Identity Management Day 2023: Putting a Focus on How to #BeIdentitySmart

Posted on by Jeff Reich

Security has always been a team effort. But the continued prevalence of cyberattacks and their impact on business operations shows that work still needs to be done. Security leaders, security practitioners, and individuals must remain vigilant.

Identities are at the eye of the storm. Stolen and compromised credentials are often at the center of breaches, and reducing the risk of attacks requires taking an identity-first approach to cybersecurity. To promote the importance of marrying identity and security, the Identity Defined Security Alliance (IDSA) and the National Cybersecurity Alliance (NCA) joined forces to create Identity Management Day in 2021. Registration is now open for this year’s virtual conference taking place on Tuesday, April 11, and featuring 11 sessions and over 20 identity and security experts.

At the IDSA, our research has shown that identity-related breaches continue to challenge today’s organizations. From phishing to credential theft to multifactor authentication (MFA) spamming—to #BeCyberSmart, you have to #BeIdentitySmart. Depending on your role, being identity smart can mean different things. For security leaders, it means prioritizing identity as part of your security program—taking the bull by the horns and ensuring the top executives understand how protecting identities will enable the organization to achieve its business, security, and compliance objectives. Winning executive support is critical, as supporting this strategy will take more than investments in technology. It will also require investing in a culture of security that puts identity first from a security awareness and best practices standpoint.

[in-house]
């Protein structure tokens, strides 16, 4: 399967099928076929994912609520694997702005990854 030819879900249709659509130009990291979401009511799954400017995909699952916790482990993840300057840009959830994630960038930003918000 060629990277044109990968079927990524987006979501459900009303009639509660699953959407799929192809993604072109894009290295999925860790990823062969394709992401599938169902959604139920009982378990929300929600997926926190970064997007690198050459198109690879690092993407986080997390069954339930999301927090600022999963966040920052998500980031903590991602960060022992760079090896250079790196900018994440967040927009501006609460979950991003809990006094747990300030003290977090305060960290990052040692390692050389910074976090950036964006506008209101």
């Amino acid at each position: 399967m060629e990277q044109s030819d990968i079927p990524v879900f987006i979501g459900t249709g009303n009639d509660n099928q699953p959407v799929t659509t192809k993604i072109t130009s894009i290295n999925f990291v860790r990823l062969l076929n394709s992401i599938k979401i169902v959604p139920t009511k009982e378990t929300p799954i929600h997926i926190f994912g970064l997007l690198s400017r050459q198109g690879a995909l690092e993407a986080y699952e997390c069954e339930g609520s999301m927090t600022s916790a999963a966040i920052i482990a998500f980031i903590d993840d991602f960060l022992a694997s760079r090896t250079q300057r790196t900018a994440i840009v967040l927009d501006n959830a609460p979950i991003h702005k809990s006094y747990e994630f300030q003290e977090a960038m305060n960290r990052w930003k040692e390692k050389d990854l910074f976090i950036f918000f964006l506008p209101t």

For security practitioners, being identity smart means focusing on implementing IDSA security outcomes. Moving with the knowledge that identity management is crucial to reducing the risk of attacks, security practitioners are responsible for helping their organizations shrink the threat landscape by addressing any gaps around identity protection. This can range from rolling out MFA for all users to periodically attesting all privileged access or taking actions such as cleaning up Active Directory to remove any orphaned accounts.

The final piece of the puzzle is the crucial role of consumers and individual employees. Bad practices can undermine even the most effective security technology. When individual users are not making the protection of their digital identity a priority, it is easy for them to fall into pitfalls, such as choosing weak passwords or using the same password across different websites and applications. Staying safe online is often about not being an easy target. That is why it is critical for individuals to implement good security hygiene by keeping their systems and software up to date, learning to recognize the signs of phishing and other identity-related attacks, and adopting behaviors that make the lives of attackers more difficult.

Keeping identities safe takes all three groups working together with a common mindfulness of security. As part of promoting identity management, Identity Management Day also is a time for recognizing organizations and leaders who have made identity management and security foundational to their missions.

The 2023 Identity Management Awards acknowledge those who evangelize putting identity first and share best practices. There are four categories of awards:

  1. Identity Management Project of the Year – Enterprise
  2. Identity Management Project of the Year – SMB
  3. Best Identity-Based Zero Trust Initiative
  4. Identity Management Leader of the Year

The award nomination process is open through Thursday, March 31, 2023. Anyone can nominate a person or company (even themselves or their company), and there is no submission fee. The winners will be announced on Identity Management Day.

Protecting an organization’s systems, data, and people begins with strategic discussions and a commitment to staying secure from the C-suite to the lowest-level employee with network access. While April 11 may be Identity Management Day, threat activity takes no breaks, and limiting risk is a 365-day-a-year task. But by adopting an identity-focused approach, IT and business leaders can raise the bar attackers need to clear to successfully compromise their organizations.

Jeff Reich

Executive Director, Identity Defined Security Alliance


identity management & governance authentication

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